5 things to consider when buying your first investment property
July 10, 2017
Buying property is a popular way to grow wealth, but the process can be a little daunting for first-time investors.
In this article, we’ve highlighted five key things to be aware of when buying your first investment property.
1) Know your budget and organise pre-approval
Whether you’re using a saved deposit to buy your investment property or accessing the equity in your existing home to expand your property portfolio, it’s important to know how much you can actually borrow before beginning the property hunt.
Having a clear understanding of your borrowing capacity in advance and organising pre-approval through your lender will save you time and energy looking at properties that are outside your reach.
LDB offers advice on all property-related matters and can help you establish a forward-looking budget.
If you’re unsure about whether you can use any existing equity to buy an investment property, we can provide clarification.
2) Research is key
When it comes to buying an investment property, it’s imperative you do your homework.
Investigate the capital growth potential of the areas you are interested in, as well as the rental yield, which is the rate of income return over the cost of the investment. Remember, location is key!
Check with the local council and state governments whether there are any planned infrastructure developments that could affect the property’s value.
If there is a new train station in the pipeline, for example, your property’s value may increase.
Lastly, investigate the zoning and consider any planned changes that could have an impact.
If you’re looking to purchase in Victoria, you may find this guide to buying property in Victoria useful as it covers state-specific information.
3) Make sure the property is the right fit
The property you choose to buy will depend largely on the types of tenants you are trying to attract.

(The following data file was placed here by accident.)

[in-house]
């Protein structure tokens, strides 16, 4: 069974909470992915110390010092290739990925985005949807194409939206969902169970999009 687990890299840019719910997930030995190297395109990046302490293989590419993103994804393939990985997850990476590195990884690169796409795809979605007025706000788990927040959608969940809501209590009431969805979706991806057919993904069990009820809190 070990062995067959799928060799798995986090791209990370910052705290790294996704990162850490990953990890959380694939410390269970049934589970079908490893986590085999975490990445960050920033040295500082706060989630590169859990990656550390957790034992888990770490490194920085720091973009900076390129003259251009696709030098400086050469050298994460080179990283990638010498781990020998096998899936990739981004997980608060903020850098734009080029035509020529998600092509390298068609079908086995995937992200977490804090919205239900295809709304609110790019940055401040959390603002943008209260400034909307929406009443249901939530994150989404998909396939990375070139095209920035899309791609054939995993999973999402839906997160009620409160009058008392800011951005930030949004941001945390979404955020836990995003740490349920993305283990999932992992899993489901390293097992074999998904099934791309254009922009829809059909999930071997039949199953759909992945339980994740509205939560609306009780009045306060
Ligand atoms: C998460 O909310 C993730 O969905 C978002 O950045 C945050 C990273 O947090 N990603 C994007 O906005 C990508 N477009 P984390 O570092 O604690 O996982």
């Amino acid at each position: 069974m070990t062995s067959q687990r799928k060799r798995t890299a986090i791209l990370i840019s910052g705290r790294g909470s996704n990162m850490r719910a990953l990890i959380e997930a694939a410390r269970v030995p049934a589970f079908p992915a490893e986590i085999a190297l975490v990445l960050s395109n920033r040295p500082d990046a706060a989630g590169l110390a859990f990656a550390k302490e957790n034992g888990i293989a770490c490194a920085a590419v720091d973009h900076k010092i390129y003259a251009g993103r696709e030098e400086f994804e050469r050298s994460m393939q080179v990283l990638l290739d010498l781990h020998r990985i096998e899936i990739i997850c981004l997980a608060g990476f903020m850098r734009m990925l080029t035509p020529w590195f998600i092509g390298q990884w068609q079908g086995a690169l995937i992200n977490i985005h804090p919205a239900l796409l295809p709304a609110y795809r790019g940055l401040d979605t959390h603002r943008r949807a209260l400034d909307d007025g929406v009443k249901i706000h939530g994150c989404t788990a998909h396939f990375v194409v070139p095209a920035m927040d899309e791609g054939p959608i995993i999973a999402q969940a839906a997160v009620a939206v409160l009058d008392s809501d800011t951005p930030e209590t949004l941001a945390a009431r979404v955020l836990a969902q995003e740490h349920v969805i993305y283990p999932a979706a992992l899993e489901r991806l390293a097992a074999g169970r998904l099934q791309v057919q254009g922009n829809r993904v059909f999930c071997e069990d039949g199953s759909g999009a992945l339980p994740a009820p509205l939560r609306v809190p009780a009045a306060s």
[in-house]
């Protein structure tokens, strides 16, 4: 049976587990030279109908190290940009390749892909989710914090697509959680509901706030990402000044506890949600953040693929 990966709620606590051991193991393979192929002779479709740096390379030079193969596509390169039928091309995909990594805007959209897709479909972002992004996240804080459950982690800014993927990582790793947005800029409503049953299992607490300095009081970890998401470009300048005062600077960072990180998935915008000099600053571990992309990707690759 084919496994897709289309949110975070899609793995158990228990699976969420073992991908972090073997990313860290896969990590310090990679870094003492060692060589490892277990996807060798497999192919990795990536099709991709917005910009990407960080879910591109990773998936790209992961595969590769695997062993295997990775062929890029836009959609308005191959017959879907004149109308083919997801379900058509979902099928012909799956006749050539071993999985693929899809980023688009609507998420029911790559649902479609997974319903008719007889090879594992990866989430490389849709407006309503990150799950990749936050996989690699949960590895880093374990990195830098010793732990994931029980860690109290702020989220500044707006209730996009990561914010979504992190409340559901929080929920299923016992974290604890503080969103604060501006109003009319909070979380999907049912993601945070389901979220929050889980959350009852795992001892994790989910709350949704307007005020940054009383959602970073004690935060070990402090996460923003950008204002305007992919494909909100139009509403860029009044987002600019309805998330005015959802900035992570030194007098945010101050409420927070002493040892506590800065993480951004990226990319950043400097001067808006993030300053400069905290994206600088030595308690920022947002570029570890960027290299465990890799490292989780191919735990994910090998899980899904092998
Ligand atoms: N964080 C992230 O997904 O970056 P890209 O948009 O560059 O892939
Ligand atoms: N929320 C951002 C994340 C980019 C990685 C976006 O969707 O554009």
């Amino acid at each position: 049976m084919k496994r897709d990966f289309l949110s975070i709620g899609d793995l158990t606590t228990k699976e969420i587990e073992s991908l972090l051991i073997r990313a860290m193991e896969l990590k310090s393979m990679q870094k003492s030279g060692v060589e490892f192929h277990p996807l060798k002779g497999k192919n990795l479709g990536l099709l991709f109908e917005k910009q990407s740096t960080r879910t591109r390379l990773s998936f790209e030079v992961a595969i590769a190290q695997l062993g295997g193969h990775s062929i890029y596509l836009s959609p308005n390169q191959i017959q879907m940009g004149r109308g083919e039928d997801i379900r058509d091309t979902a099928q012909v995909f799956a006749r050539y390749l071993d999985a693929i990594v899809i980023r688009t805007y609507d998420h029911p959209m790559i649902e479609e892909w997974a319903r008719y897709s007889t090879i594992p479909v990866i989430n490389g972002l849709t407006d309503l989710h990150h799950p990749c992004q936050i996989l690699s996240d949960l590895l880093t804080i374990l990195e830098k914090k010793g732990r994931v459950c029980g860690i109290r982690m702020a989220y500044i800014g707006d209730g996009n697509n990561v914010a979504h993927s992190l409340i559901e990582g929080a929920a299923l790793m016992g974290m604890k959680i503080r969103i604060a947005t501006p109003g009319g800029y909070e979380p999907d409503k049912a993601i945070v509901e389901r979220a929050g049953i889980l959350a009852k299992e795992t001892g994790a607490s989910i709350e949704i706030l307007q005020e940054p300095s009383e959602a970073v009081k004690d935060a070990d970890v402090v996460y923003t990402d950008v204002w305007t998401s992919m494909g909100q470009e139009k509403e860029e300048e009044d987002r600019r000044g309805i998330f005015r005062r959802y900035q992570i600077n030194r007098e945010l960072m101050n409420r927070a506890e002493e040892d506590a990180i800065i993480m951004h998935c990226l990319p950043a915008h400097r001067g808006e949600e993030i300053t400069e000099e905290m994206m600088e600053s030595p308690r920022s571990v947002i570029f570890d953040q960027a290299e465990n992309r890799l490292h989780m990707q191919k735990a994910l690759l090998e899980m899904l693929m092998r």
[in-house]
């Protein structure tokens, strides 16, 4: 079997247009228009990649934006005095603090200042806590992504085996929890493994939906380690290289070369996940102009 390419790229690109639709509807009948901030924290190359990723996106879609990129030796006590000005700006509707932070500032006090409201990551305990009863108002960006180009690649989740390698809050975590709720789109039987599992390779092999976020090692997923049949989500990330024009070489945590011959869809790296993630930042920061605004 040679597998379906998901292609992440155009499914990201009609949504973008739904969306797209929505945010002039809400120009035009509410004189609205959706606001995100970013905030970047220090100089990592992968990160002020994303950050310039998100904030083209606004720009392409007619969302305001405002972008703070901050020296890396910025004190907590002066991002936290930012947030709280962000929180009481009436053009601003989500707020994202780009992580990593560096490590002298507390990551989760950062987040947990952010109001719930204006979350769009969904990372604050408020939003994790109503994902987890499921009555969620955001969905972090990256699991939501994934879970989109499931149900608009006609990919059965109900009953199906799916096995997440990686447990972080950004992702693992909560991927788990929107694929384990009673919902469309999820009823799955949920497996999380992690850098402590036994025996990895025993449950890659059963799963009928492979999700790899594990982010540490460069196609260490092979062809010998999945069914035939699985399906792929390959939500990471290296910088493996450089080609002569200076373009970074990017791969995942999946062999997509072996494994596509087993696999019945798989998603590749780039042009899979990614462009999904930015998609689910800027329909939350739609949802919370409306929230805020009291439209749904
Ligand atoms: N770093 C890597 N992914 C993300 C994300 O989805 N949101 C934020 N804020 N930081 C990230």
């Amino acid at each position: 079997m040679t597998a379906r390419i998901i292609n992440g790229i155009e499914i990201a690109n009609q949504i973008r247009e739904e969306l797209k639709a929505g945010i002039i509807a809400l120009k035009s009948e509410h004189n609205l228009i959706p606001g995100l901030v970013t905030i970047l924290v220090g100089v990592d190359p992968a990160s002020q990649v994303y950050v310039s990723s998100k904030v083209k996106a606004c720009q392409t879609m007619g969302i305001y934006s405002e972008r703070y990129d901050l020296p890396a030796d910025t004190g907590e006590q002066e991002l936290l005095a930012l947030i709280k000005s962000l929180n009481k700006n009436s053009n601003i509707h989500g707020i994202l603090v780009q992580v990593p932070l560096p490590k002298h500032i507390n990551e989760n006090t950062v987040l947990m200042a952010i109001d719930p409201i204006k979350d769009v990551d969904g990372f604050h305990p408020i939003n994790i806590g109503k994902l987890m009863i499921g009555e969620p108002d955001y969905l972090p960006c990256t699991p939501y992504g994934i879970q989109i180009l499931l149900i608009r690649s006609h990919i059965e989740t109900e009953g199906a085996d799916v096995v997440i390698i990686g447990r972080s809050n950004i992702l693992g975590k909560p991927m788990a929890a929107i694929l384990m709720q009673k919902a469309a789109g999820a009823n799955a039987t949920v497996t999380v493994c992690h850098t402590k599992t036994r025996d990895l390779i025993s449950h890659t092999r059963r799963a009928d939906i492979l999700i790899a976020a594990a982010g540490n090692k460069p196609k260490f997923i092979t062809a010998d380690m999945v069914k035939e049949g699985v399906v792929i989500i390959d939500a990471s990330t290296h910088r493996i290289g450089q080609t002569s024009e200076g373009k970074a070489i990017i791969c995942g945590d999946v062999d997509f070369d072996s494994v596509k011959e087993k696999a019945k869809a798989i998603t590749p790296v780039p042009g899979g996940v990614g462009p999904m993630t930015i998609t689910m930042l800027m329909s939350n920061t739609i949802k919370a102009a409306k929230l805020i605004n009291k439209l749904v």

Think about the kind of amenities your target market will desire. For example, if you are buying an apartment close to the CBD, your target market may be young professionals who want to be close to entertainment hubs.
Conversely, if you’re buying a four-bedroom family house further out in the suburbs, you might want to find one that is close to parks or good schools.
Don’t forget to organise building and pest inspections before putting in an offer or bidding at auction to be certain the property is structurally sounds and free of pests.
4) Remember the ongoing costs
Many first-time investors think about the upfront costs, like stamp duty and conveyancing, without factoring in the ongoing costs of owning an investment property.
These may include council rates, water fees, owners’ corporation levies, property management costs, insurance and maintenance/ repair costs. Don’t forget to include these in your budget to make sure you can afford the property.
5) Think about the tax implications
When you buy an investment property, you can be negatively, positively or neutrally geared.
Negative gearing is when the cost of the property is greater than the income produced and you can claim losses against your assessable income.
A property that is positively geared generates more income than the expenses involved, and you will be liable for tax on that income.
If you’re neutrally geared the expenses and income are equal. Speak to us and we’ll explain the tax implications.
Talk to the property experts
For strategic property investment advice, please call (03) 9875 2900 or send us details via the contact form below.